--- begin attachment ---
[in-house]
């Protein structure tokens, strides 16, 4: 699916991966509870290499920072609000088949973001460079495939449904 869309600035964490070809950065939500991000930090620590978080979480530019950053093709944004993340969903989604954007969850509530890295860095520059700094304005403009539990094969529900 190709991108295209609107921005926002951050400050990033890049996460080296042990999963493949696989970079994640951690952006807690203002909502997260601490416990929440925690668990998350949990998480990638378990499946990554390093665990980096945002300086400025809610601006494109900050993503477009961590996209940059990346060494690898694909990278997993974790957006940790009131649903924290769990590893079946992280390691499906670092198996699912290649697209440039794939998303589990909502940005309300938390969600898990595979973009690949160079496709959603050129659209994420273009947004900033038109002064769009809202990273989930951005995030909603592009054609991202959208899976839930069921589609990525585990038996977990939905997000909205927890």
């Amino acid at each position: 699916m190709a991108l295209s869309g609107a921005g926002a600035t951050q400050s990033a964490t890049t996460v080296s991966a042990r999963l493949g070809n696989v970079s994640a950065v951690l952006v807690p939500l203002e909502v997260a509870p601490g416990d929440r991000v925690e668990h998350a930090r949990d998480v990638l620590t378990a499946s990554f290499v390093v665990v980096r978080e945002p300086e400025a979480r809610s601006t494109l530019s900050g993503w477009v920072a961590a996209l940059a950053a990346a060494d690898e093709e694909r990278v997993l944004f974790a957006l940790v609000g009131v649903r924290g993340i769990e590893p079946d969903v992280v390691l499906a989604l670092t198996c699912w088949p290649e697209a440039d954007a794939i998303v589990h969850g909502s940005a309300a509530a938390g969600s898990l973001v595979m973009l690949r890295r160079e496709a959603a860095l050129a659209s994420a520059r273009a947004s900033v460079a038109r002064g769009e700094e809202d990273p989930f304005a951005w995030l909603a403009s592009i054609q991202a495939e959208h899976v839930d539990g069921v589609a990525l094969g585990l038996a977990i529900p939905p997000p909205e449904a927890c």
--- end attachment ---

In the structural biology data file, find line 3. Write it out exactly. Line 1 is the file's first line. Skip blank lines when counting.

């Amino acid at each position: 699916m190709a991108l295209s869309g609107a921005g926002a600035t951050q400050s990033a964490t890049t996460v080296s991966a042990r999963l493949g070809n696989v970079s994640a950065v951690l952006v807690p939500l203002e909502v997260a509870p601490g416990d929440r991000v925690e668990h998350a930090r949990d998480v990638l620590t378990a499946s990554f290499v390093v665990v980096r978080e945002p300086e400025a979480r809610s601006t494109l530019s900050g993503w477009v920072a961590a996209l940059a950053a990346a060494d690898e093709e694909r990278v997993l944004f974790a957006l940790v609000g009131v649903r924290g993340i769990e590893p079946d969903v992280v390691l499906a989604l670092t198996c699912w088949p290649e697209a440039d954007a794939i998303v589990h969850g909502s940005a309300a509530a938390g969600s898990l973001v595979m973009l690949r890295r160079e496709a959603a860095l050129a659209s994420a520059r273009a947004s900033v460079a038109r002064g769009e700094e809202d990273p989930f304005a951005w995030l909603a403009s592009i054609q991202a495939e959208h899976v839930d539990g069921v589609a990525l094969g585990l038996a977990i529900p939905p997000p909205e449904a927890c």